Wa `alaykum As-Salamu waRahmatullahi wa Barakatuh.
In the Name of Allah, Most Gracious, Most Merciful.
All praise and thanks are due to Allah, and peace and blessings be upon His Messenger.
In this fatwa:
It is not permissible for you to sell or give away your right of inheriting the estate of your brother. However, after he passes away, it will be permissible. This is because it no longer remains a right as such, rather you own a proportionate share in his estate, which you can sell or give away to whomsoever you like.
In his answer to your question, Mufti Muhammad Ibn Adam Al-Kawthari, Director and researcher at the Institute of Islamic Jurisprudence (Darul Iftaa, www.daruliftaa.com), Member of the Al-Qalam Shari`ah Scholars Panel, and advisor on Islamic Banking, states;
Selling One’s Right of Inheritance
It is forbidden and invalid to sell, or even gift, one’s right of inheriting an estate to another person.
Abdullah ibn Umar (may Allah be pleased with him) relates that the Prophet (peace be upon him) forbade selling and giving away the right to inherit [the estate of] a slave (al-wala’). (Al-Bukhari and Muslim)
The term al-wala’ used in this hadith refers to the right of inheriting the estate of a slave. When a slave who was granted emancipation died, the one who set him free was entitled to inherit his estate when no other eligible heirs were present.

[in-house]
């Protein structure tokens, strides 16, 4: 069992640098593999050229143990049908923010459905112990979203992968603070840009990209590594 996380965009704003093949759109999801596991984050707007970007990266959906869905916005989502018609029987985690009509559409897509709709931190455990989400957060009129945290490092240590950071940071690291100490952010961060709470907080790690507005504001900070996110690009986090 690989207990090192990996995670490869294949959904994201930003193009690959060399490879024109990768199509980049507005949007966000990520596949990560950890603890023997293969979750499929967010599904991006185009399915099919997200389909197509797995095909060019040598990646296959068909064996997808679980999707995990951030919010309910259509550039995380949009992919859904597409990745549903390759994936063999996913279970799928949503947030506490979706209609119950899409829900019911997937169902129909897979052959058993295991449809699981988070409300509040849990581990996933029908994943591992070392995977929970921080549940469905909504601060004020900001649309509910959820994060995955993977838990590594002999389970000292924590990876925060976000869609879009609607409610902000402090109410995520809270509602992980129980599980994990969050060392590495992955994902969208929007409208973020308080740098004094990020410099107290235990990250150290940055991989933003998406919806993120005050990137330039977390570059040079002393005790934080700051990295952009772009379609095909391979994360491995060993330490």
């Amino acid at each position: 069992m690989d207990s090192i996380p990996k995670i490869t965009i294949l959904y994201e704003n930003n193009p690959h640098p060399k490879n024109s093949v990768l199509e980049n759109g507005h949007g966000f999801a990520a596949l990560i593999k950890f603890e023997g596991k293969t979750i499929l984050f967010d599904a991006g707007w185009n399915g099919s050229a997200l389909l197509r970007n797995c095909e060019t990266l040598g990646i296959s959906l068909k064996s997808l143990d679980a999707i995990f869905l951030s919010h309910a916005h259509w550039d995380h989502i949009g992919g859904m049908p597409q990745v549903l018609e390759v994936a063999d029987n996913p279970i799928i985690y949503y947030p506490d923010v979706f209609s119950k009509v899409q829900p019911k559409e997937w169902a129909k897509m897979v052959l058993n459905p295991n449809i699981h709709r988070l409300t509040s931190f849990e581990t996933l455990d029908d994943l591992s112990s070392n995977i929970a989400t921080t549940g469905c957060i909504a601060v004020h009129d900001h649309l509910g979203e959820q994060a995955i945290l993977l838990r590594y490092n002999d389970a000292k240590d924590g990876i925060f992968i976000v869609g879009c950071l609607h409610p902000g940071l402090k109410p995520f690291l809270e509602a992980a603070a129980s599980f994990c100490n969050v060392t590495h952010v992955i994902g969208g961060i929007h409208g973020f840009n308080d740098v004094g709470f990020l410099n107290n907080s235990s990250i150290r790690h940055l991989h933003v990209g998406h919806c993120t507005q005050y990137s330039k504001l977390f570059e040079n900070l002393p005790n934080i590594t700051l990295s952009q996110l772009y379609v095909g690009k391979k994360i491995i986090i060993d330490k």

The Arabs would trade this right or give it away to others, hence the Messenger of Allah forbade it emphatically.
The renowned hadith scholars such as Imam Nawawi, Imam Al-`Ayni and others explain that: the ‘right to inherit’ is from those rights that have been explicitly granted by the Shariah. It is similar to the right of lineage, i.e. a person has a right to attribute himself to his father.
Such rights are not transferable from one person to another by way of sale, gift or any other method. There is, more or less, a consensus on this position. (An-Nawawi, Al-Minhaj sharh Sahih Muslim p: 1155, Al-`Ayni, Umdat al-Qari sharh Sahih al-Bukhari 9/335; and Usmani, Takmilat Fath al-Mulhim sharh Sahih Muslim 4/192)
The right to inherit is a permanent right
As such, the right to inherit (haq al-irth), whether the estate of a slave that one freed – as mentioned in the aforementioned hadith – or the estate of a family member, is a permanent right granted by the Shariah.
Thus, it is not permissible to sell, transfer or give away this right to another person, such that he is entitled to inherit the estate instead of the original heir. (Buhuth fi Qadaya fiqhiyya Mu’asarah, p. 84)
Moreover, in the case of selling one’s inheritance right, there is an element of chancing or uncertainty (gharar) which in itself is impermissible. The buyer pays the price to the seller in return for the right to inherit, but there is no guarantee that he will inherit anything, since it is possible that he dies before the person whose estate he is scheduled to inherit. Even if he lives longer and does inherit, there is no certainty of how much he will inherit, whilst the price he pays to acquire this right is certain. Islam rejects all contracts where one party pays the price in certainty, but the return is uncertain.
In summary, it is not permissible for you to sell or give away your right of inheriting the estate of your brother. However, after he passes away, it will be permitted, because it no longer remains a right as such, rather you own a proportionate share in his estate, which you can sell or give away to whomsoever you like.
Almighty Allah knows best.